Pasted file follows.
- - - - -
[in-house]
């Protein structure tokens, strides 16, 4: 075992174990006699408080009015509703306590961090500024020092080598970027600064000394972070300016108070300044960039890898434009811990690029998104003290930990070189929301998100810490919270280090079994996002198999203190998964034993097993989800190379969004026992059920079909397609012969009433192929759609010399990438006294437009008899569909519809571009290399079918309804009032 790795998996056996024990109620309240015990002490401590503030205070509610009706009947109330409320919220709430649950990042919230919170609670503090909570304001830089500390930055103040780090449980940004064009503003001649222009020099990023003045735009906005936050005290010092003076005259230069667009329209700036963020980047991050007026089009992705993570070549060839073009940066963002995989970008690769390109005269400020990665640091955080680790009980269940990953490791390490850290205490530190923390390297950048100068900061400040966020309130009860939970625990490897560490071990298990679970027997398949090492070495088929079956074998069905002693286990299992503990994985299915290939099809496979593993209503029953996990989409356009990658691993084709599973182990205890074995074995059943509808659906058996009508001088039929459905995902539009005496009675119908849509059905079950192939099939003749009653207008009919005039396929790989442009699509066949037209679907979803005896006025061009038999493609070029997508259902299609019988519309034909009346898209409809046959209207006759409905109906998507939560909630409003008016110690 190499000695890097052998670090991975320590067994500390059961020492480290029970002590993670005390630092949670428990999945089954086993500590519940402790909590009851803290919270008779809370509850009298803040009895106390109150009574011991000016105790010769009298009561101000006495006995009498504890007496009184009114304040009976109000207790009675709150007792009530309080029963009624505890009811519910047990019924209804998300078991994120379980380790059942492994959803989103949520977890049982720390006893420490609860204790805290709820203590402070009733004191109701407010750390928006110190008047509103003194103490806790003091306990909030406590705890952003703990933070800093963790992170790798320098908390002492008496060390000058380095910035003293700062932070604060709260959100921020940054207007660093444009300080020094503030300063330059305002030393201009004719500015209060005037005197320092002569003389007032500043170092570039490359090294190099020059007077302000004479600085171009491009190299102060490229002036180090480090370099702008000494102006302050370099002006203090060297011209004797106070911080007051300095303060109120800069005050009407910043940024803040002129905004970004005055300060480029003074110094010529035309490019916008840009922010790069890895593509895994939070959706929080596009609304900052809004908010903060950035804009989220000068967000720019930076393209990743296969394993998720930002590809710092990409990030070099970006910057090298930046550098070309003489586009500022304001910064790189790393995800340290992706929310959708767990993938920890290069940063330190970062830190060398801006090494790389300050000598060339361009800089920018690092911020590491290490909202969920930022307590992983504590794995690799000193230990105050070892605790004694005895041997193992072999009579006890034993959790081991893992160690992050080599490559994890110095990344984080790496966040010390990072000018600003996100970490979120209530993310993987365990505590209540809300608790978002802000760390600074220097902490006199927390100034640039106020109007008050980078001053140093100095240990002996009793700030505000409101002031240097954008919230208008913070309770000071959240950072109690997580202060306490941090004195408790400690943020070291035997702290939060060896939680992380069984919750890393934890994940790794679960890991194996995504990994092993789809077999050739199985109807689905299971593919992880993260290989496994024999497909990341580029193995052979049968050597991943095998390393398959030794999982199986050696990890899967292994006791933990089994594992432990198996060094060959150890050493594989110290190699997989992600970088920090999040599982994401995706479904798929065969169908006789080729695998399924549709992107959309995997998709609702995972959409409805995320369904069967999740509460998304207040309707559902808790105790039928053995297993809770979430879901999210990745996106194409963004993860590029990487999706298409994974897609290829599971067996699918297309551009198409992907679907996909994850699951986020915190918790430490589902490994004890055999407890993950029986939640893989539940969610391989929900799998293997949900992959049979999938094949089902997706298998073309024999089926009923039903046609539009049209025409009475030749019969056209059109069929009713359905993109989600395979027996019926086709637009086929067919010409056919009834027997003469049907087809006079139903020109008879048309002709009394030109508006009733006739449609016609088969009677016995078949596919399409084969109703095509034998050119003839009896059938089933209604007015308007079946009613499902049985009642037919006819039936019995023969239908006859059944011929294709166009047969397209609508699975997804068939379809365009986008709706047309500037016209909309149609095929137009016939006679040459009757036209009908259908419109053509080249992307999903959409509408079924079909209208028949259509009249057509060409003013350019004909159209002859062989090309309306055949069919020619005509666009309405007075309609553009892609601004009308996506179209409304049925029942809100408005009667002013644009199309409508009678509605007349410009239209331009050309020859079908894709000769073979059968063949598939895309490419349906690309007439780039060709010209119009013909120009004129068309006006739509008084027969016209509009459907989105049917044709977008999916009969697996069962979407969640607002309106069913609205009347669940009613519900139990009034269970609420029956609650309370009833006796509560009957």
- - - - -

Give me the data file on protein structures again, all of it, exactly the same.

[in-house]
């Protein structure tokens, strides 16, 4: 075992174990006699408080009015509703306590961090500024020092080598970027600064000394972070300016108070300044960039890898434009811990690029998104003290930990070189929301998100810490919270280090079994996002198999203190998964034993097993989800190379969004026992059920079909397609012969009433192929759609010399990438006294437009008899569909519809571009290399079918309804009032 790795998996056996024990109620309240015990002490401590503030205070509610009706009947109330409320919220709430649950990042919230919170609670503090909570304001830089500390930055103040780090449980940004064009503003001649222009020099990023003045735009906005936050005290010092003076005259230069667009329209700036963020980047991050007026089009992705993570070549060839073009940066963002995989970008690769390109005269400020990665640091955080680790009980269940990953490791390490850290205490530190923390390297950048100068900061400040966020309130009860939970625990490897560490071990298990679970027997398949090492070495088929079956074998069905002693286990299992503990994985299915290939099809496979593993209503029953996990989409356009990658691993084709599973182990205890074995074995059943509808659906058996009508001088039929459905995902539009005496009675119908849509059905079950192939099939003749009653207008009919005039396929790989442009699509066949037209679907979803005896006025061009038999493609070029997508259902299609019988519309034909009346898209409809046959209207006759409905109906998507939560909630409003008016110690 190499000695890097052998670090991975320590067994500390059961020492480290029970002590993670005390630092949670428990999945089954086993500590519940402790909590009851803290919270008779809370509850009298803040009895106390109150009574011991000016105790010769009298009561101000006495006995009498504890007496009184009114304040009976109000207790009675709150007792009530309080029963009624505890009811519910047990019924209804998300078991994120379980380790059942492994959803989103949520977890049982720390006893420490609860204790805290709820203590402070009733004191109701407010750390928006110190008047509103003194103490806790003091306990909030406590705890952003703990933070800093963790992170790798320098908390002492008496060390000058380095910035003293700062932070604060709260959100921020940054207007660093444009300080020094503030300063330059305002030393201009004719500015209060005037005197320092002569003389007032500043170092570039490359090294190099020059007077302000004479600085171009491009190299102060490229002036180090480090370099702008000494102006302050370099002006203090060297011209004797106070911080007051300095303060109120800069005050009407910043940024803040002129905004970004005055300060480029003074110094010529035309490019916008840009922010790069890895593509895994939070959706929080596009609304900052809004908010903060950035804009989220000068967000720019930076393209990743296969394993998720930002590809710092990409990030070099970006910057090298930046550098070309003489586009500022304001910064790189790393995800340290992706929310959708767990993938920890290069940063330190970062830190060398801006090494790389300050000598060339361009800089920018690092911020590491290490909202969920930022307590992983504590794995690799000193230990105050070892605790004694005895041997193992072999009579006890034993959790081991893992160690992050080599490559994890110095990344984080790496966040010390990072000018600003996100970490979120209530993310993987365990505590209540809300608790978002802000760390600074220097902490006199927390100034640039106020109007008050980078001053140093100095240990002996009793700030505000409101002031240097954008919230208008913070309770000071959240950072109690997580202060306490941090004195408790400690943020070291035997702290939060060896939680992380069984919750890393934890994940790794679960890991194996995504990994092993789809077999050739199985109807689905299971593919992880993260290989496994024999497909990341580029193995052979049968050597991943095998390393398959030794999982199986050696990890899967292994006791933990089994594992432990198996060094060959150890050493594989110290190699997989992600970088920090999040599982994401995706479904798929065969169908006789080729695998399924549709992107959309995997998709609702995972959409409805995320369904069967999740509460998304207040309707559902808790105790039928053995297993809770979430879901999210990745996106194409963004993860590029990487999706298409994974897609290829599971067996699918297309551009198409992907679907996909994850699951986020915190918790430490589902490994004890055999407890993950029986939640893989539940969610391989929900799998293997949900992959049979999938094949089902997706298998073309024999089926009923039903046609539009049209025409009475030749019969056209059109069929009713359905993109989600395979027996019926086709637009086929067919010409056919009834027997003469049907087809006079139903020109008879048309002709009394030109508006009733006739449609016609088969009677016995078949596919399409084969109703095509034998050119003839009896059938089933209604007015308007079946009613499902049985009642037919006819039936019995023969239908006859059944011929294709166009047969397209609508699975997804068939379809365009986008709706047309500037016209909309149609095929137009016939006679040459009757036209009908259908419109053509080249992307999903959409509408079924079909209208028949259509009249057509060409003013350019004909159209002859062989090309309306055949069919020619005509666009309405007075309609553009892609601004009308996506179209409304049925029942809100408005009667002013644009199309409508009678509605007349410009239209331009050309020859079908894709000769073979059968063949598939895309490419349906690309007439780039060709010209119009013909120009004129068309006006739509008084027969016209509009459907989105049917044709977008999916009969697996069962979407969640607002309106069913609205009347669940009613519900139990009034269970609420029956609650309370009833006796509560009957």